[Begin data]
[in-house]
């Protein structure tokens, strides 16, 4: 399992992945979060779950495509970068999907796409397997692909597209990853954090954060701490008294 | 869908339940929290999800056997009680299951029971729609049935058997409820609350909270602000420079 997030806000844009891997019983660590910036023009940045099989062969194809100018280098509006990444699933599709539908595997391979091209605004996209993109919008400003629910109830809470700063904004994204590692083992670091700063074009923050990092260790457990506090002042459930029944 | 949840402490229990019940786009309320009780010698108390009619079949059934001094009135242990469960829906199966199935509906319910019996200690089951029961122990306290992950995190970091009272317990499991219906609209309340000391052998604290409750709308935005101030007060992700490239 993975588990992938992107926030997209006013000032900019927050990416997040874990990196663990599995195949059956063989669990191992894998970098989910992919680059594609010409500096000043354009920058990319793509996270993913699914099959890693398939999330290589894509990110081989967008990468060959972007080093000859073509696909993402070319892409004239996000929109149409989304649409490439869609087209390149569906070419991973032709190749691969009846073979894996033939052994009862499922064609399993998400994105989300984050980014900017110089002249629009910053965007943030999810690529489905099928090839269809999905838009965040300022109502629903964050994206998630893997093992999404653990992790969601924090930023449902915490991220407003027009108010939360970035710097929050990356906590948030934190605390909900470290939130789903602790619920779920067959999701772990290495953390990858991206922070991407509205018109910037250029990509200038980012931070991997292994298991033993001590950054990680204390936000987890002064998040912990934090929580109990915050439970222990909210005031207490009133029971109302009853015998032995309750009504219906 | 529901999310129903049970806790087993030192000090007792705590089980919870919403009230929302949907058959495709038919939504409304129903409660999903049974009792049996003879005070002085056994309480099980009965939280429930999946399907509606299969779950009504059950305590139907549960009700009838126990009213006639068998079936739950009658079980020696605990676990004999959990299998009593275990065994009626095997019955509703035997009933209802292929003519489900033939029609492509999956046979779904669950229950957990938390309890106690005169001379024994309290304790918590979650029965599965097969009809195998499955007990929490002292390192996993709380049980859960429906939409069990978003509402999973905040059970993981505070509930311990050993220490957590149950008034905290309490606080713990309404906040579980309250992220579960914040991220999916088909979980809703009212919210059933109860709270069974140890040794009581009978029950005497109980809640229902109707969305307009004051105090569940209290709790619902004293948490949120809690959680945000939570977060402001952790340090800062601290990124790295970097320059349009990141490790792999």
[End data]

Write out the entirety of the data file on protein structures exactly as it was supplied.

[in-house]
């Protein structure tokens, strides 16, 4: 399992992945979060779950495509970068999907796409397997692909597209990853954090954060701490008294 | 869908339940929290999800056997009680299951029971729609049935058997409820609350909270602000420079 997030806000844009891997019983660590910036023009940045099989062969194809100018280098509006990444699933599709539908595997391979091209605004996209993109919008400003629910109830809470700063904004994204590692083992670091700063074009923050990092260790457990506090002042459930029944 | 949840402490229990019940786009309320009780010698108390009619079949059934001094009135242990469960829906199966199935509906319910019996200690089951029961122990306290992950995190970091009272317990499991219906609209309340000391052998604290409750709308935005101030007060992700490239 993975588990992938992107926030997209006013000032900019927050990416997040874990990196663990599995195949059956063989669990191992894998970098989910992919680059594609010409500096000043354009920058990319793509996270993913699914099959890693398939999330290589894509990110081989967008990468060959972007080093000859073509696909993402070319892409004239996000929109149409989304649409490439869609087209390149569906070419991973032709190749691969009846073979894996033939052994009862499922064609399993998400994105989300984050980014900017110089002249629009910053965007943030999810690529489905099928090839269809999905838009965040300022109502629903964050994206998630893997093992999404653990992790969601924090930023449902915490991220407003027009108010939360970035710097929050990356906590948030934190605390909900470290939130789903602790619920779920067959999701772990290495953390990858991206922070991407509205018109910037250029990509200038980012931070991997292994298991033993001590950054990680204390936000987890002064998040912990934090929580109990915050439970222990909210005031207490009133029971109302009853015998032995309750009504219906 | 529901999310129903049970806790087993030192000090007792705590089980919870919403009230929302949907058959495709038919939504409304129903409660999903049974009792049996003879005070002085056994309480099980009965939280429930999946399907509606299969779950009504059950305590139907549960009700009838126990009213006639068998079936739950009658079980020696605990676990004999959990299998009593275990065994009626095997019955509703035997009933209802292929003519489900033939029609492509999956046979779904669950229950957990938390309890106690005169001379024994309290304790918590979650029965599965097969009809195998499955007990929490002292390192996993709380049980859960429906939409069990978003509402999973905040059970993981505070509930311990050993220490957590149950008034905290309490606080713990309404906040579980309250992220579960914040991220999916088909979980809703009212919210059933109860709270069974140890040794009581009978029950005497109980809640229902109707969305307009004051105090569940209290709790619902004293948490949120809690959680945000939570977060402001952790340090800062601290990124790295970097320059349009990141490790792999």